The Gloucester County Republican Party has splintered into four factions - a rarity - in the primary race for two seats on the Democratic-controlled Board of Chosen Freeholders.

That's one more slate than last year, when infighting broke the party into two rival groups and a third, conservative faction aligned with gubernatorial candidate Steve Lonegan.

The Democrats have an uncontested primary on Tuesday, with two newcomers: Heather Simmons, a public-relations consultant from Glassboro, and Robert Zimmerman, a police captain and Mantua Township committeeman. They entered the race after incumbent Democrats Joseph A. Brigandi Jr. and Jean DuBois said they would not seek another term because of personal obligations.

In a county with nearly twice as many registered Democrats as Republicans, Democrats have controlled the seven-seat board for more than 20 years.

But the GOP sees voter discontent as an opportunity to end one-party rule - that is, if Republicans can rally behind two candidates after the primary. Wounds from last year's bruising contest linger, while differences over what is true conservatism threaten party unity.

The GOP's endorsed candidates are Larry Wallace of Woolwich and Vincent Nestore Jr. of Deptford, who are on the ballot under Regular Organization Republican. Wallace, who owns a dental practice management company, lost freeholder races in November 2008 and last year's primary. Nestore, a Franklin Township eighth-grade teacher, is new to politics.

Wallace is optimistic, saying the party reorganized last year under a new chairman, Bill Fey, and has a solid plan for victory.

"We have the infrastructure in place to actually take two seats," he said. "We have put together a team of people to build a party that knows what it is doing, knows how to run a campaign and how to win."

The others in the primary, he said, don't have that advantage.

Wallace and Nestore have criticized the freeholders for "irresponsible spending," for using "smoke and mirrors" to claim the budget is lean, and for conducting the public's business "in the backroom," an issue that gained ground after a court decision this year.

Judges found the freeholders had violated the Open Public Meetings Act in recent years by approving legal settlements and paying a bonus, among other things, in closed sessions. The freeholders said the law was unclear because of privacy clauses and revoted on two issues in open session to resolve the problem.

Challenging the endorsed candidates are Rose Yerka of Woodbury Heights and Brandon Gurk of Mantua under the Gloucester County GOP banner. Gurk and Yerka, who unsuccessfully ran for Borough Council twice in the last five years, are aligned with Loran Oglesby, who was ousted as GOP chairwoman a year ago after a battle for party control.

"I see a lot of negative in my party," Yerka said. She complained that the party was torn apart by "backstabbing and false information" that brought down Oglesby. Oglesby is now running in the primary for a U.S. House seat in the First District, and Gurk, a former executive director of the Gloucester County Republican Committee, is her campaign coordinator.

Yerka, a personal wellness coach, and Gurk, an assistant store manager, want to give Republican voters a choice.

"I'm a regular person who was called to come forward" to represent and help people, rather than doing the bidding of the GOP leadership, Yerka said. Her husband has been laid off twice in recent years, and she feels the freeholders should do more to save jobs and provide more programs for the needy instead of building "a large surplus."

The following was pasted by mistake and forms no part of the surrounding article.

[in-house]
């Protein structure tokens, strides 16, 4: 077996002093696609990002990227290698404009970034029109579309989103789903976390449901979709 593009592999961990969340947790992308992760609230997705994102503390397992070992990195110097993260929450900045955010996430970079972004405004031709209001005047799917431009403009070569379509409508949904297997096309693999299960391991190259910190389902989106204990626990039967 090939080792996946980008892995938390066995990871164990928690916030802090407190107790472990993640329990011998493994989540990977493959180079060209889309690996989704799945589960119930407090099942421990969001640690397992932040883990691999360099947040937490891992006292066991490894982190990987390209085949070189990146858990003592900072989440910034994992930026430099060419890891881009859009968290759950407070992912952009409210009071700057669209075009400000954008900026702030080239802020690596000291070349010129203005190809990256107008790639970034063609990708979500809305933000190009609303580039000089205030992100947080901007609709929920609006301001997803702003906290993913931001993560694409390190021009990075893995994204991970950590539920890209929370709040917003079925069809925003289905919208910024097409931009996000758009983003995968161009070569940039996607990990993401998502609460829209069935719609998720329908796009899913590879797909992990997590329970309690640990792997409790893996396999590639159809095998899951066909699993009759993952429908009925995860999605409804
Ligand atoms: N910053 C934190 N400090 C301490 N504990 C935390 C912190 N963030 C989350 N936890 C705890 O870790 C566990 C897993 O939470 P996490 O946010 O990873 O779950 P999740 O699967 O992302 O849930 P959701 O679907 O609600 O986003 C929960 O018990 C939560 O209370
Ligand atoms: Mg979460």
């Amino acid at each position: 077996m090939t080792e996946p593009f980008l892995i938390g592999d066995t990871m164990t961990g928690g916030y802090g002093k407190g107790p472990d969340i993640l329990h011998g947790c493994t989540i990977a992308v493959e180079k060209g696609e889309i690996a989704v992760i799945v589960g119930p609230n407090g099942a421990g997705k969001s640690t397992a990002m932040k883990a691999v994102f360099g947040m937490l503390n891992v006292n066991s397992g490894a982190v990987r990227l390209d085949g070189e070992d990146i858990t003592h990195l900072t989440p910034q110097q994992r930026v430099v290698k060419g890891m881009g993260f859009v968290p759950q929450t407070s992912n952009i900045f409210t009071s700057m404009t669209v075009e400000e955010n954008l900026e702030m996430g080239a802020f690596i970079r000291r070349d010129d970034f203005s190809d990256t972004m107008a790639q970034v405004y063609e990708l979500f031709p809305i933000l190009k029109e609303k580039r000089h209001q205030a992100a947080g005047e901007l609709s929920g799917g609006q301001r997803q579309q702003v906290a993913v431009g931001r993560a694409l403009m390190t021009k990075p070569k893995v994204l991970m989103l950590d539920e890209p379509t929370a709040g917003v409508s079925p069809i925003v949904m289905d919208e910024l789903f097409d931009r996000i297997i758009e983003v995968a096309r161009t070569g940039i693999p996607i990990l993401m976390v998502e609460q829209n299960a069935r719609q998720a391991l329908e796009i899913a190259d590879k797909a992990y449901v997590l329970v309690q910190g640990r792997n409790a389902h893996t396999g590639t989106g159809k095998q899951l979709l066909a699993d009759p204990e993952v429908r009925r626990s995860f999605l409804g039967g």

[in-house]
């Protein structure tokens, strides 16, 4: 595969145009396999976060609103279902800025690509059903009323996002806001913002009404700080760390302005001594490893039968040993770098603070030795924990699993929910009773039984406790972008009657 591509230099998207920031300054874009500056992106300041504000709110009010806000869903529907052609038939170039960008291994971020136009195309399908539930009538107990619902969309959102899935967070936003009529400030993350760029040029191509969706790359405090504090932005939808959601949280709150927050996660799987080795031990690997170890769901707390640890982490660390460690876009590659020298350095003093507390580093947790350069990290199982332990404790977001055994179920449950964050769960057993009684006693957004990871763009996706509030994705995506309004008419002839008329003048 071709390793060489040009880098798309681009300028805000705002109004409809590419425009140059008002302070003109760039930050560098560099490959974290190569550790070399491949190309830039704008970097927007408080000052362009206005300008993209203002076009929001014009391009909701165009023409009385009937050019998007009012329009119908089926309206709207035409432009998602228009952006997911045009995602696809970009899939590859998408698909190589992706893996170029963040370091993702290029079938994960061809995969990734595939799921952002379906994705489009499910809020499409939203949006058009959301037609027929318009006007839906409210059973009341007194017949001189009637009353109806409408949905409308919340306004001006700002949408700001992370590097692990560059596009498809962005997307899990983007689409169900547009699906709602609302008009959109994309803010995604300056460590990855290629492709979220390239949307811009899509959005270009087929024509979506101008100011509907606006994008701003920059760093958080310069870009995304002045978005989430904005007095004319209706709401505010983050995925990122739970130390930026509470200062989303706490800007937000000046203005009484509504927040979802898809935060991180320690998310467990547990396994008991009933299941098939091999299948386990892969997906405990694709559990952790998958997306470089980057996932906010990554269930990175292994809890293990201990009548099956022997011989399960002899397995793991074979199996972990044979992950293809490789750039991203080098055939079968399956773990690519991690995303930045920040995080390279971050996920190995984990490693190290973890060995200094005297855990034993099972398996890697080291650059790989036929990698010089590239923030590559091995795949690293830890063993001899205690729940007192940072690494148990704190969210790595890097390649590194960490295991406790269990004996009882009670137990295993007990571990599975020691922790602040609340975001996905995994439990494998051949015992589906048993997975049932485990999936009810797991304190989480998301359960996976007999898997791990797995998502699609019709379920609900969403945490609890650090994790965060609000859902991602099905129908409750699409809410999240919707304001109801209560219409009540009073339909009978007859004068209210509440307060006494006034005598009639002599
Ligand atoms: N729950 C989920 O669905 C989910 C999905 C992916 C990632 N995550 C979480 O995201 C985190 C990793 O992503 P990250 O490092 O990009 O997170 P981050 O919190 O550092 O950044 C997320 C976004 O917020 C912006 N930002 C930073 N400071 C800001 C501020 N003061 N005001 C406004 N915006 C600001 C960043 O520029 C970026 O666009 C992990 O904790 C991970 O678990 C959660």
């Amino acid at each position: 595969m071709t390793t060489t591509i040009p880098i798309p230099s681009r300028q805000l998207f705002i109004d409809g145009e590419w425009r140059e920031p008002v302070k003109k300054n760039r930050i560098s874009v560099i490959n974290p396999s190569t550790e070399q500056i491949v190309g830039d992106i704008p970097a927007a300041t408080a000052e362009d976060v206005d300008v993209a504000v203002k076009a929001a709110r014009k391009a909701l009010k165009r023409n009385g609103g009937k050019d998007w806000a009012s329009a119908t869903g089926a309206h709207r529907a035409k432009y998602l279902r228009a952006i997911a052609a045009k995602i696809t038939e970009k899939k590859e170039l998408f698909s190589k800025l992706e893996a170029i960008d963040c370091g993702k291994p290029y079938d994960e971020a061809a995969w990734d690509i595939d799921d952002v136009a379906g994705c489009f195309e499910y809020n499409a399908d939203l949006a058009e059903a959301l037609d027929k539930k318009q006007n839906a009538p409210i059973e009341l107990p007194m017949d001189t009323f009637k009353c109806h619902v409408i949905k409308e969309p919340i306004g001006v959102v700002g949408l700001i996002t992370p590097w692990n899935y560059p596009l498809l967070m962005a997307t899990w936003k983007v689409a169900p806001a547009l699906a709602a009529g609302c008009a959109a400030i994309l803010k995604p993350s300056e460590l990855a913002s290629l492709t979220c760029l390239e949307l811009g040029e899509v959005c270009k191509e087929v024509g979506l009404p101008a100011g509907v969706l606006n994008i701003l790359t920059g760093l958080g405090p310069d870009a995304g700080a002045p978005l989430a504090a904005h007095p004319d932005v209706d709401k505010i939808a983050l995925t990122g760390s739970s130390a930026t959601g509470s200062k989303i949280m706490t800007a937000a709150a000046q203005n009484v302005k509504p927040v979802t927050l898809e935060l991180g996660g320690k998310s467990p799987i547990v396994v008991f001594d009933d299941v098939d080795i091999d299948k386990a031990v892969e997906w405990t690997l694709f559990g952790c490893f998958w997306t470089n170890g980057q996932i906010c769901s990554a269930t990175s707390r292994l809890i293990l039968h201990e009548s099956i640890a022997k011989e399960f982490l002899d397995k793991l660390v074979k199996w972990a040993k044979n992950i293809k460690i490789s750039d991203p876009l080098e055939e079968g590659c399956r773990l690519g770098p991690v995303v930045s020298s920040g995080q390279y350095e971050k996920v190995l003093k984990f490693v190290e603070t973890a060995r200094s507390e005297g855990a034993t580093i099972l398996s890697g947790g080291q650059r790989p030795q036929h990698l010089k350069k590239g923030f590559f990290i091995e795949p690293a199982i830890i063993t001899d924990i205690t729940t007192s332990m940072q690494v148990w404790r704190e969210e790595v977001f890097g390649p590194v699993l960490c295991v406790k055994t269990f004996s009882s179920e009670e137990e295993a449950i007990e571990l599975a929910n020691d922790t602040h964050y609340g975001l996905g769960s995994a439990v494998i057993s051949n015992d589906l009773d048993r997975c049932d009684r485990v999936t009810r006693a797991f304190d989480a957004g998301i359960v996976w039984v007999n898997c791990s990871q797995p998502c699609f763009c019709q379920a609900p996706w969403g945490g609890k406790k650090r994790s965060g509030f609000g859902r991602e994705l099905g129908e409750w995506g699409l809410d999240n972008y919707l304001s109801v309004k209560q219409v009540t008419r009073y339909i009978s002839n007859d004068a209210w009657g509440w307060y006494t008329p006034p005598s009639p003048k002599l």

Gurk said he wanted the county to have "a two-party system."

A third slate, Conservative Republicans for Gloucester County, comprises Andy Savicky, a psychiatrist and professor from Glassboro, and Patrick Schubert Sr., a factory foreman from Paulsboro.

Savicky, who has run for sheriff, freeholder, and the Assembly in recent years, said Schubert had campaigned for him in the past. Schubert lost a bid for Borough Council last year.

"We have no allegiance to anyone but the voters who hire us," Savicky said. Their platform is to create jobs, especially in law enforcement and education, and reduce taxes so small employers and others don't flee the state.

Savicky also said they would go after the county's $50 million surplus, which he said could be used to reduce unemployment and taxes and help seniors and veterans.

Perhaps the most conservative of the factions is Conservative Republicans Putting Taxpayers First, whose candidates are Ron Brittin of Mantua and Tony Celeste of Monroe.

Brittin campaigned for Savicky in past elections but said the surplus should be used strictly to reduce taxes. He said he believed in the ideals espoused by the tea party organization, especially smaller government, but had not joined the group because he distrusted the leadership.

Brittin won the GOP primary for freeholder last June, with Lonegan at the top of his ticket, but lost in November. A landscaper who's been unemployed for 10 years, Brittin ran for the Assembly as a Democrat in 1999 and later ran twice for Township Committee as a Republican.

Celeste, an automobile dealership service manager, recently ran for his school board.

Brittin said the current party leadership was not conservative enough. "I think the public is beginning to recognize that both parties have let them down," he said. "We're a deviation from the party line."

The Four GOP Slates for Freeholder

Regular Organization Republican

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Gloucester County GOP

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Conservative Republicans

for Gloucester County

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Conservative Republicans

Putting Taxpayers First

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Contact staff writer Jan Hefler

at 856-7779-3224 or jhefler@phillynews.com.